Agamben’s new starting point, this time from the medieval and classical past, is also a term – ‘economy.’ We are familiar with the Greek use of the term, which referred to the management of the household, oikos. The story that Agamben tells us is less familiar, and concerns the Christian theological uses of the term to refer to a divine economy. Agamben notes that this use became prominent in discussions of the ‘trinity’: in responding to charges of introducing polytheism into Christianity, theologians elaborated a discourse on the relations between the three elements of the trinity. The father and the son were ‘consubstantial’ or of the same substance. However, they were different in the tasks that they perform. The father assigns certain tasks to the son. This arrangement of tasks and functions may be called a divine economy. In other words, economy was the device or dispositif by which Trinitarian dogma and the doctrine of a providential government were introduced into Christianity. This also produced a distinction between the domains of being and action. The latter, which included politics and economy, came to have no foundation in the order of being. Agamben would go so far as to say that one of the major legacies that the doctrine of the economy has bequeathed to

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western culture is this schizophrenic theoretical articulation. In later thinkers such as Clement of Alexandria, economy comes to be identified with providence, and the salvational government of the world. And, interestingly, the term that the Latin fathers adopted for translating the Greek word ‘economy’ was none other than ‘dispositio.’

With this moment of translation, Agamben’s second trajectory meets the first. He goes on to say: “Foucault’s dispositif articulates … this theological heritage. It means a pure activity of governance without any foundation in being.” Given its lack of foundation (or an-archy) in the order of being, all dispositifs need to produce their own subjects; thus dispositif becomes the site of subjectivation. This once again links Foucault’s dispositifs with Hegel’s positivities.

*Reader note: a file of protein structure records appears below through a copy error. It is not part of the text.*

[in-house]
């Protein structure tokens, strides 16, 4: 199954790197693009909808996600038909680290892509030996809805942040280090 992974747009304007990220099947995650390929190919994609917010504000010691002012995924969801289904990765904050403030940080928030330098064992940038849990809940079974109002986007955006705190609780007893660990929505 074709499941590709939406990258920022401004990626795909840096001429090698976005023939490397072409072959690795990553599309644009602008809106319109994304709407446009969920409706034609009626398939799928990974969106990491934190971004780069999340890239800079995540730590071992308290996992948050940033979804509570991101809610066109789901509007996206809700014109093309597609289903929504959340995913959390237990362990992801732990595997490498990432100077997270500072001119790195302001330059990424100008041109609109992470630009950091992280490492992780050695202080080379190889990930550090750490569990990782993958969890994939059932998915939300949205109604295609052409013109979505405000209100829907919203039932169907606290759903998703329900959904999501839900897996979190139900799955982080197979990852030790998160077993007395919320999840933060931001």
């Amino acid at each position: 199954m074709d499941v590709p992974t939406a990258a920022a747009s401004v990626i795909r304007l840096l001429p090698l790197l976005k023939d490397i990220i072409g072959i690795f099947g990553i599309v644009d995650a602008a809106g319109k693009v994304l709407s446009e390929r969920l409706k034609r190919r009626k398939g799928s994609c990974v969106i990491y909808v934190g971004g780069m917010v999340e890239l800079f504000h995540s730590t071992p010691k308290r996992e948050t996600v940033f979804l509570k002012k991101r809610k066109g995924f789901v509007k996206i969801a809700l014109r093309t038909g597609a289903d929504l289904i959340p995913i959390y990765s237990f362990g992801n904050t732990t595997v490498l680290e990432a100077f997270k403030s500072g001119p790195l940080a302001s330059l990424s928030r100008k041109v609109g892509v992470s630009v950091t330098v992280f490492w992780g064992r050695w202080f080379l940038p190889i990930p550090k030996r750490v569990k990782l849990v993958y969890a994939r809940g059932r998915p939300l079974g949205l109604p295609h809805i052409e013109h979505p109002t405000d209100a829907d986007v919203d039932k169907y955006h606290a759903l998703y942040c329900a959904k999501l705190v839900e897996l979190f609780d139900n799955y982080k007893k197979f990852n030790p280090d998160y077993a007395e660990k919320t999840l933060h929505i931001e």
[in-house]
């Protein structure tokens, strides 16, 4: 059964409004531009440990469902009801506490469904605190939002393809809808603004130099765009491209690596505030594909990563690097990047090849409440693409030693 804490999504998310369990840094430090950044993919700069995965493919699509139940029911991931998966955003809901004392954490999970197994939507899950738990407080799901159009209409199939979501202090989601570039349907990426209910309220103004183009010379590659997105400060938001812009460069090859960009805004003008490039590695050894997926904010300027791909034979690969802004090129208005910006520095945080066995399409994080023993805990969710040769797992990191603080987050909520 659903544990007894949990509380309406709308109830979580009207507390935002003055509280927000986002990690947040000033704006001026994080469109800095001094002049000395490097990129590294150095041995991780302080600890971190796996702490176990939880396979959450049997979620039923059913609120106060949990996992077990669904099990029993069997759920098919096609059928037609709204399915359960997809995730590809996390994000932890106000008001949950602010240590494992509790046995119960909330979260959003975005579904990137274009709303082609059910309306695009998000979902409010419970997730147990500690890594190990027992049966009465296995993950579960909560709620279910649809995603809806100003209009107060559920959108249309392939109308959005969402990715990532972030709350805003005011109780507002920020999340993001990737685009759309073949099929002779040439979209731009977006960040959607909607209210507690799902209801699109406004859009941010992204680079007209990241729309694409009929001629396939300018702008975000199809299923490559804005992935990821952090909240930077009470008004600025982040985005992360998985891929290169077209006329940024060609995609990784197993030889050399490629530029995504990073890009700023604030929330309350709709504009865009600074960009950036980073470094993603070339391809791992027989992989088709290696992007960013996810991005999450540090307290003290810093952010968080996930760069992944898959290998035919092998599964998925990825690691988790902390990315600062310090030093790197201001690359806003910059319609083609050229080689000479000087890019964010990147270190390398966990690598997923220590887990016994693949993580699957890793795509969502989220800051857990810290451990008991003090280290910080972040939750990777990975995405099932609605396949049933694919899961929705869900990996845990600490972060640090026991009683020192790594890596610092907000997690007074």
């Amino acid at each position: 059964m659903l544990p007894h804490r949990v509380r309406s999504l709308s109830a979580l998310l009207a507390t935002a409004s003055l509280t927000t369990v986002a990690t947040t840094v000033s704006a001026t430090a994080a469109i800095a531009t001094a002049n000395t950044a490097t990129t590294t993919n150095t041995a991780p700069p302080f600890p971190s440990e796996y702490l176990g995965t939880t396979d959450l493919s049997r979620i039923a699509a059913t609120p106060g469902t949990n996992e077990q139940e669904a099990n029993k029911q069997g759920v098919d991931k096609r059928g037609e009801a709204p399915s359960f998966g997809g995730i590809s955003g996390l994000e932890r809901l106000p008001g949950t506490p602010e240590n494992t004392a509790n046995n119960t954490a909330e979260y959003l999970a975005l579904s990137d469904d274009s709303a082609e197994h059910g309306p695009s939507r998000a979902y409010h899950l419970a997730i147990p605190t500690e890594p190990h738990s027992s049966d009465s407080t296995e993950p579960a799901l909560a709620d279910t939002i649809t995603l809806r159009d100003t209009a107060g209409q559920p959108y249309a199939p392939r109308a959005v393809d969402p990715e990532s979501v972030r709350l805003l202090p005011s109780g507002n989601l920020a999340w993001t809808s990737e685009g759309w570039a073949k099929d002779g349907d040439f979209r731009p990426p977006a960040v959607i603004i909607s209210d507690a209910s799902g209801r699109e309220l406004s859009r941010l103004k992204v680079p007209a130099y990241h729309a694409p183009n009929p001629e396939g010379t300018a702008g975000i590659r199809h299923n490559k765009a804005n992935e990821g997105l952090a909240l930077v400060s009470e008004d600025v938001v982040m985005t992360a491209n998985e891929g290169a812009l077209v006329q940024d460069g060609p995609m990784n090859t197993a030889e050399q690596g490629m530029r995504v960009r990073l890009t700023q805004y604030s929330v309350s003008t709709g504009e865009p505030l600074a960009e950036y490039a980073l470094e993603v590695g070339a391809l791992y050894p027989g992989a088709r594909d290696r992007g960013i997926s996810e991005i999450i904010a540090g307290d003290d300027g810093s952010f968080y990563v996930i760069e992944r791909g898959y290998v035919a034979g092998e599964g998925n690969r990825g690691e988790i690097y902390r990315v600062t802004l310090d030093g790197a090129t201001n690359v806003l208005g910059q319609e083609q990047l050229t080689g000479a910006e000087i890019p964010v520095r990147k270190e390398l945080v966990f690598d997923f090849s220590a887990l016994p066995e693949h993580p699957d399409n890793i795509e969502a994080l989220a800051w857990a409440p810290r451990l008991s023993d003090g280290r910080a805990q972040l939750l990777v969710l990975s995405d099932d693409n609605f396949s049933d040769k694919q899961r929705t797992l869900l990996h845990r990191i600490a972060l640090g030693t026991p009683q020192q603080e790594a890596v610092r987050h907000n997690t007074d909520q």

However, this moment of arrival in Agamben’s argument also marks a fresh point of departure. The third movement in the essay, which opens on to the last series of reflections, is initiated by a methodological choice. Agamben invokes Feurbach’s notion of ‘the philosophical element’ in a text to identify the point at which a text becomes vulnerable and signals to the reader that he or she cannot proceed any further without violating fundamental hermeneutic protocols. “This means that the deployment of the text studied has reached a point of undecidability where it becomes impossible to distinguish between the author and the interpreter” – it is then time to abandon the text that one had submitted to analysis and pursue reflection on one’s own. Thus Agamben sets aside his philological discussion of Foucault’s dispositifs and begins anew, delineating a new context for the term and its work.